Purchasing Property from An NRI? Key Considerations and Practical Advice

 Property from An NRI

Buying property is a significant investment, and when the seller is a Non-Resident Indian (NRI), the transaction entails additional legal and financial nuances. The process can be intricate due to the distinct laws governing NRI property sales in India. Understanding these subtleties is crucial to ensure a smooth transaction and to avoid potential legal hurdles. Here's a detailed guide, bolstered with examples, to assist you in buying property from an NRI.

Table of Contents

Understanding NRI Property Rights

NRIs are Indian citizens who reside outside India. Under the Foreign Exchange Management Act (FEMA), 1999, NRIs are allowed to sell property in India, but there are specific regulations they must follow, especially regarding the repatriation of sale proceeds. For instance, if an NRI sells a property purchased in foreign currency, they can repatriate funds up to the amount initially paid in foreign currency. Understanding these regulations will help you gauge the implications of the transaction from the seller's perspective, which can influence their willingness and the transaction's terms.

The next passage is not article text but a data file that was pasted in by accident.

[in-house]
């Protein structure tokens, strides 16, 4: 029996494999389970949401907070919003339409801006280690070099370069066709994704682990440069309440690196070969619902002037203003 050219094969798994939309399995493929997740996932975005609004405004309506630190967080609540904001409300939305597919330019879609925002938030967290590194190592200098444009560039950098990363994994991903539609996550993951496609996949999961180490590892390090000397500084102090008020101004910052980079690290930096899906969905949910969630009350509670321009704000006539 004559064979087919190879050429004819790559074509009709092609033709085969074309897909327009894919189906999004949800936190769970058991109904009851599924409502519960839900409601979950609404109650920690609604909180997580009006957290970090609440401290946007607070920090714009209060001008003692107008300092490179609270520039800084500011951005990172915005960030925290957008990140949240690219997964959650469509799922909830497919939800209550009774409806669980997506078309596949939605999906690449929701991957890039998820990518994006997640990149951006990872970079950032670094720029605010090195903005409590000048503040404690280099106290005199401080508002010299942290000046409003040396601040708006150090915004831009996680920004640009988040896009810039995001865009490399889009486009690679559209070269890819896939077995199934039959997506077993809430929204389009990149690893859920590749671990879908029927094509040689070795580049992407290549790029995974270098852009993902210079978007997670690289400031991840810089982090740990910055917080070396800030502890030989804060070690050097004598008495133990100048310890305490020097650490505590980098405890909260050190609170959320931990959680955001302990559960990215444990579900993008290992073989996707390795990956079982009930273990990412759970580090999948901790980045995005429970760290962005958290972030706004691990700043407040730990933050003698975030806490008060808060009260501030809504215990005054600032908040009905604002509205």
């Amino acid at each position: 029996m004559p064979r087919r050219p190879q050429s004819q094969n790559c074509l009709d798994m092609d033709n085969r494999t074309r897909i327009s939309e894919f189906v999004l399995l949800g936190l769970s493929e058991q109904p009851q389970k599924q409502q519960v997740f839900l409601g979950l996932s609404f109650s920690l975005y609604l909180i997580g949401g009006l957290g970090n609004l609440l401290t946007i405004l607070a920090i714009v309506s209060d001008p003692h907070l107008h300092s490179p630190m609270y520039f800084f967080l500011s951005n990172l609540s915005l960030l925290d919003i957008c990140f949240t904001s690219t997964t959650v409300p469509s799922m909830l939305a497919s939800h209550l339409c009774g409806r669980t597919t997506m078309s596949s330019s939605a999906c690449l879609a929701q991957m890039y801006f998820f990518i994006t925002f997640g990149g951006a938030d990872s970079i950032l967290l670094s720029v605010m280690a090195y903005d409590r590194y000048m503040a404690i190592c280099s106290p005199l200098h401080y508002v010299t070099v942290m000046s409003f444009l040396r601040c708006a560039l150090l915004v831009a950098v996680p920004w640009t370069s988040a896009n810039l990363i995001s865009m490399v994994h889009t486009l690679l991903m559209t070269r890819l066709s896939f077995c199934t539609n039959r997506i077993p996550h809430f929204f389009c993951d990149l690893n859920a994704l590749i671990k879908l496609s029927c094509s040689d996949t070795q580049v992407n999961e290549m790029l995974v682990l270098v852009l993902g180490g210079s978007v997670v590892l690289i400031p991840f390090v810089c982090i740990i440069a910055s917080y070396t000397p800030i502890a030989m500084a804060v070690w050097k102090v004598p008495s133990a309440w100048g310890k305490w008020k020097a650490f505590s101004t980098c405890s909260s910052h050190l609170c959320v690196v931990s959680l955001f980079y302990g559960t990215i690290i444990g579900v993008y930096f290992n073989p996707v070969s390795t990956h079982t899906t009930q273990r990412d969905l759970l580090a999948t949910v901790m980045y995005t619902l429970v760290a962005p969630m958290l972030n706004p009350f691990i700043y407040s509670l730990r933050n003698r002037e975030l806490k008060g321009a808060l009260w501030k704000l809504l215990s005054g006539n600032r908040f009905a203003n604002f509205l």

Suggested read: NRI Home Loans

Legal Checklist for Buying Property from an NRI

  1. TDS Implications: Tax Deducted at Source (TDS) plays a pivotal role when purchasing property from an NRI. The buyer is legally required to deduct TDS at the rate of 20% (plus applicable surcharge and cess) on the capital gains of the sale, not on the transaction value, which is higher than the 1% normally deducted when the seller is a resident. For example, if you are buying a property valued at ₹1 crore from an NRI. You must deduct ₹20 lakh as TDS and deposit it with the Indian tax authorities, regardless of the actual capital gain calculated.
  2. Certificate for Lower or NIL TDS: An NRI seller can apply for a lower or nil TDS deduction certificate from the Income Tax department if they believe the capital gains tax liability is lower than the TDS to be deducted at 20%. This certificate must be provided to the buyer to adjust the TDS accordingly.
  3. Legal Due Diligence: Conduct thorough due diligence to ensure the property title is clear and the property has no legal encumbrances or outstanding dues. This includes verifying the title deeds, checking for any litigations, and ensuring compliance with local laws.
  4. Repatriation of Funds: If the NRI seller wants to repatriate the sale proceeds, they need to provide proof that all taxes have been paid. The buyer should ensure that these aspects are sorted to avoid any legal complications after the transaction.

Suggested read: Home Loan Subsidy

Financial and Banking Considerations

  1. Mode of Payment: Payments should ideally be made through banking channels directly to the seller's NRO (Non-Resident Ordinary) or Non-Resident External (NRE) or Foreign Currency Non-Repatriable (FCNR) account. Never commit to depositing the money in the seller’s savings account in India. This is important to avoid future hassles.